• -
  • Interviews of, and Articles about, Sonia

Interviews of, Articles about, and Books that Include Sonia

Articles about Sonia are also contained in the section on Belgium.

Sonia Pressman Fuentes


by Marlena Thompson

December 16, 1999

Marlena Thompson is a writer for the Washington Jewish Week

Some would say Sonia Pressman Fuentes spent a lifetime living "on the edge" of convention.  An immigrant who at age 5 came to this country with her family to escape the impending Holocaust, Fuentes grew up to become a pioneer of the second wave of feminism.  In fact, she was a founding member of the National Organization of Women.  

She married at age 42, later than most women of her generation, and chose a Puerto Rican man for a mate, not a typical choice for a Jewish woman passionate about her own cultural heritage.  But conventional people rarely make history -- and Fuentes undoubtedly helped change the course of history for women in this century.  Fuentes has not gone unrecognized.  In 1996 Betty Friedan presented her with the Veteran Feminists of America (VFA) Medal of Honor for her efforts to improve the status of women.  In October, Fuentes received the 1999 Women at Work Award for Wider Opportunities for Women, a nationwide organization based in Washington and dedicated to helping women achieve economic self-sufficiency. (Prior recipients of this tribute include Glenn Close, Jane Fonda, Katie Couric and Hillary Rodham Clinton.)

Fuentes, from Potomac, serves on the National Woman's Party board of trustees and on the board of the VFA and Jewish Women's Coalition advisory committees.  Since retiring in 1993 from a 36-year career as an attorney, Fuentes has been an active public speaker and writer.  Her latest achievement is her memoir, Eat First -- You Don't Know What They'll Give You; The Adventures of an Immigrant  Family and Their Feminist Daughter (XLibris, December 1999.)

In an interview, Fuentes believes that her immigrant experience affected her lifelong efforts to improve the status of women.

"I had to leave the country of my birth because I was discriminated against," says Fuentes.  "I was therefore sensitized to discrimination.  I was first of all sensitive to discrimination directed against African Americans.  I would drive down to Miami with my parents and pass through towns in the South that were 'restricted.'  As an immigrant, I was an outsider.  This made me even more aware of such restrictions and issues of discrimination toward other 'outsiders,' -- African-Americans, women, etc."

After coming to this country in 1934, Fuentes' family settled in New York's Catskill Mountains, a region famous for its many hotels and bungalow colonies to which Jews from "the city" flocked each summer.  Having lived in the Catskills in the '40s all year round, she describes her childhood as "lonely."

"I was living a mile and a quarter outside of Monticello.  It doesn't sound like a great distance, but I was cut off from my classmates," she said.  "My parents lived in a very Jewish milieu, which was comfortable, but I was cut off completely from the non-Jewish world."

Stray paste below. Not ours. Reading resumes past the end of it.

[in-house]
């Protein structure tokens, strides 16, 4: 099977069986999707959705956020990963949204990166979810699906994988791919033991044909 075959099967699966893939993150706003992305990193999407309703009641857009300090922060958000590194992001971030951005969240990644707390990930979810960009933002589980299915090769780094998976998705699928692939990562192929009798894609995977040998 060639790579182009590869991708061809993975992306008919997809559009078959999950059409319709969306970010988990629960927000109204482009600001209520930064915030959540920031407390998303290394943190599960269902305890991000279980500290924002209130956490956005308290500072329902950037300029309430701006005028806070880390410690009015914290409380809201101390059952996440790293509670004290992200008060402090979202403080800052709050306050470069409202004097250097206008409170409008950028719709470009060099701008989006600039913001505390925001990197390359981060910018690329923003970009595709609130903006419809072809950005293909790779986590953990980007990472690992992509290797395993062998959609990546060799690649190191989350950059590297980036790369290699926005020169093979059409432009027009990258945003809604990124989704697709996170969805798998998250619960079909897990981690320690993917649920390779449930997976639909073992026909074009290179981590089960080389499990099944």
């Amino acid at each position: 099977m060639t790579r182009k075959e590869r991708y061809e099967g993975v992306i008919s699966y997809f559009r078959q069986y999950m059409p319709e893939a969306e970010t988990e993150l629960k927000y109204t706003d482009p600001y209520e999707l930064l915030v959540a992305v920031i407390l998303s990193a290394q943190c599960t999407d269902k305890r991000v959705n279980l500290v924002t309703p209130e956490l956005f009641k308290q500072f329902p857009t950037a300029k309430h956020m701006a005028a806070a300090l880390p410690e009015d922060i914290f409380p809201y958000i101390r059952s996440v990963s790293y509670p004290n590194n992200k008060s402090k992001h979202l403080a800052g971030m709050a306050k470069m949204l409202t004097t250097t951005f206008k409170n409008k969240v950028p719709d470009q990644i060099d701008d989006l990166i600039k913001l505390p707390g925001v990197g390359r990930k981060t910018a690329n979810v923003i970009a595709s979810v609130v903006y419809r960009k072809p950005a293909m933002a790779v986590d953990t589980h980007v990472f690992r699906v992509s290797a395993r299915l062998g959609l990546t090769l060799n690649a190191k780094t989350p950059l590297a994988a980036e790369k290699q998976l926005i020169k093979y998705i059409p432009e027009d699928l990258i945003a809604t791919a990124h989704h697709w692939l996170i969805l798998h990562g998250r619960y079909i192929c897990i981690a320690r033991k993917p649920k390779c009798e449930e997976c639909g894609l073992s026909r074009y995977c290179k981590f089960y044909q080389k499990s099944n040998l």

This cultural isolation affected Fuentes.

"When I went to Cornell years later," she said, "I met non-Jews for the very first time.  I was very excited by the new world opening up to me.  I even went through a state when I didn't want to be Jewish.  Of course, that changed a very long time ago.  Now I glory in being Jewish."

The problem of wife beating within Jewish families has received a great deal of attention lately, both in Israel and in this country.  Fuentes concedes she lacks extensive knowledge on the subject but notes that, in general, wife beating was not discussed openly among women who were her generational peers.  "In my time, neither Jewish nor non-Jewish women talked openly about the negative aspects of their marriages," she said.  "Disclosing a failure within a marriage was tantamount to an admission of personal failure.  Of course, it's different these days."

Charles Duncan, the Equal Employment Opportunity Commission's former general counsel referred to Fuentes, who drafted many of the EEOCs landmark guidelines, as "one of the great unsung heroes of the women's and civil rights movements."  Duncan says Fuentes [was] very important in getting leaders "to take sex discrimination seriously."  Hardly faint praise from the former dean of Howard University School of Law.

"I first went to the EEOC, which had only about 100 people at the time, to fight discrimination," Fuentes said.  "At the staff level, I was the most outspoken about women's rights.  I was also in a position to do something about it.  The Civil Rights Act, prohibiting employers to discriminate because of race, color, religion, national origin or sex, had just been passed in 1965."

Fuentes is modest.  She almost ascribes her accomplishments to the fact she happened to be "in the right place at the right time."  But those who know history also know that most people given a chance to change a deplorable status quo, even those fortuitously placed in time and situation, will opt to walk the well-trodden path of least resistance and do nothing.  After reading her memoir, the reader will understand that "doing nothing" has never been an option for Sonia Pressman Fuentes.

Washington Jewish Week, Dec. 16, 1999